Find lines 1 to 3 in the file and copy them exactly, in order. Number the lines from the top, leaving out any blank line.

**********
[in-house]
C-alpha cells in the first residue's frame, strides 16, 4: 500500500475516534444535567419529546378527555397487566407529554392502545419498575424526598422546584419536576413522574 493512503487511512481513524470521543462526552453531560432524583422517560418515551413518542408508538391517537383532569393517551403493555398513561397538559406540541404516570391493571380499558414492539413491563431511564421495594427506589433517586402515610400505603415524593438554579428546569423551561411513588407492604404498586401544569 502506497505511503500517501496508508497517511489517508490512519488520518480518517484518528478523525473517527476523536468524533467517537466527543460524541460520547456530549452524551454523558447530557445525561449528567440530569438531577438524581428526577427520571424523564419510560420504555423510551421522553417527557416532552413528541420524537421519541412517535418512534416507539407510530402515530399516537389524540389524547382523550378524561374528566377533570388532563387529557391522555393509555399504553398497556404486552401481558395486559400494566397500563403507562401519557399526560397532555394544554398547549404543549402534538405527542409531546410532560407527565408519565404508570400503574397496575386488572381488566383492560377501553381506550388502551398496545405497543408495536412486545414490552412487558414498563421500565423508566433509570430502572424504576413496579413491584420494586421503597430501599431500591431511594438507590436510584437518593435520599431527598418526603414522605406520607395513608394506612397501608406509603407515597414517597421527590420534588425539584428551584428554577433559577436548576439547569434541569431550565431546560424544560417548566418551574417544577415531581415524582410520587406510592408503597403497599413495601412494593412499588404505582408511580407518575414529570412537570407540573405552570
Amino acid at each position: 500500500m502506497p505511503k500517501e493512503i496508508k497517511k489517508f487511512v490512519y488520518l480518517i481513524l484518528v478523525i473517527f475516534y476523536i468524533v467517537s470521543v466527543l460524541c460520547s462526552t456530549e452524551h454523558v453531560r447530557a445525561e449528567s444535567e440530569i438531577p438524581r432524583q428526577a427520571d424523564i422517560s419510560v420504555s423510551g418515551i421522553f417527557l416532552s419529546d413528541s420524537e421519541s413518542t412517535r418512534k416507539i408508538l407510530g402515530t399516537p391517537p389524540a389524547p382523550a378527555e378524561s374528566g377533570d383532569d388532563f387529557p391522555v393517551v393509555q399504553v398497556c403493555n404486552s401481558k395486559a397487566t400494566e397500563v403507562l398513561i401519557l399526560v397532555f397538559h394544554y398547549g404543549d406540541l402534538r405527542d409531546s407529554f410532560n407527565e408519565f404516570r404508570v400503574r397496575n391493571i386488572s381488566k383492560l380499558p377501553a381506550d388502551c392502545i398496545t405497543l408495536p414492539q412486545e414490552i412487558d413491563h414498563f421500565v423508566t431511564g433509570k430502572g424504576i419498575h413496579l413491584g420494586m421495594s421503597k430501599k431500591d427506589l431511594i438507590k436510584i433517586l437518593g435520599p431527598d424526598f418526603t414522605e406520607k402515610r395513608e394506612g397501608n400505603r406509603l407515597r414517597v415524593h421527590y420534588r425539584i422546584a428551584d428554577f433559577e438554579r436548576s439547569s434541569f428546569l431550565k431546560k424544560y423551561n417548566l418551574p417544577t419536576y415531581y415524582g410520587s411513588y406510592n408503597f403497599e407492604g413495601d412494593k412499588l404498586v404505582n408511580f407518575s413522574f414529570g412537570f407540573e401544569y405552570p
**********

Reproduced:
[in-house]
C-alpha cells in the first residue's frame, strides 16, 4: 500500500475516534444535567419529546378527555397487566407529554392502545419498575424526598422546584419536576413522574 493512503487511512481513524470521543462526552453531560432524583422517560418515551413518542408508538391517537383532569393517551403493555398513561397538559406540541404516570391493571380499558414492539413491563431511564421495594427506589433517586402515610400505603415524593438554579428546569423551561411513588407492604404498586401544569 502506497505511503500517501496508508497517511489517508490512519488520518480518517484518528478523525473517527476523536468524533467517537466527543460524541460520547456530549452524551454523558447530557445525561449528567440530569438531577438524581428526577427520571424523564419510560420504555423510551421522553417527557416532552413528541420524537421519541412517535418512534416507539407510530402515530399516537389524540389524547382523550378524561374528566377533570388532563387529557391522555393509555399504553398497556404486552401481558395486559400494566397500563403507562401519557399526560397532555394544554398547549404543549402534538405527542409531546410532560407527565408519565404508570400503574397496575386488572381488566383492560377501553381506550388502551398496545405497543408495536412486545414490552412487558414498563421500565423508566433509570430502572424504576413496579413491584420494586421503597430501599431500591431511594438507590436510584437518593435520599431527598418526603414522605406520607395513608394506612397501608406509603407515597414517597421527590420534588425539584428551584428554577433559577436548576439547569434541569431550565431546560424544560417548566418551574417544577415531581415524582410520587406510592408503597403497599413495601412494593412499588404505582408511580407518575414529570412537570407540573405552570
Amino acid at each position: 500500500m502506497p505511503k500517501e493512503i496508508k497517511k489517508f487511512v490512519y488520518l480518517i481513524l484518528v478523525i473517527f475516534y476523536i468524533v467517537s470521543v466527543l460524541c460520547s462526552t456530549e452524551h454523558v453531560r447530557a445525561e449528567s444535567e440530569i438531577p438524581r432524583q428526577a427520571d424523564i422517560s419510560v420504555s423510551g418515551i421522553f417527557l416532552s419529546d413528541s420524537e421519541s413518542t412517535r418512534k416507539i408508538l407510530g402515530t399516537p391517537p389524540a389524547p382523550a378527555e378524561s374528566g377533570d383532569d388532563f387529557p391522555v393517551v393509555q399504553v398497556c403493555n404486552s401481558k395486559a397487566t400494566e397500563v403507562l398513561i401519557l399526560v397532555f397538559h394544554y398547549g404543549d406540541l402534538r405527542d409531546s407529554f410532560n407527565e408519565f404516570r404508570v400503574r397496575n391493571i386488572s381488566k383492560l380499558p377501553a381506550d388502551c392502545i398496545t405497543l408495536p414492539q412486545e414490552i412487558d413491563h414498563f421500565v423508566t431511564g433509570k430502572g424504576i419498575h413496579l413491584g420494586m421495594s421503597k430501599k431500591d427506589l431511594i438507590k436510584i433517586l437518593g435520599p431527598d424526598f418526603t414522605e406520607k402515610r395513608e394506612g397501608n400505603r406509603l407515597r414517597v415524593h421527590y420534588r425539584i422546584a428551584d428554577f433559577e438554579r436548576s439547569s434541569f428546569l431550565k431546560k424544560y423551561n417548566l418551574p417544577t419536576y415531581y415524582g410520587s411513588y406510592n408503597f403497599e407492604g413495601d412494593k412499588l404498586v404505582n408511580f407518575s413522574f414529570g412537570f407540573e401544569y405552570p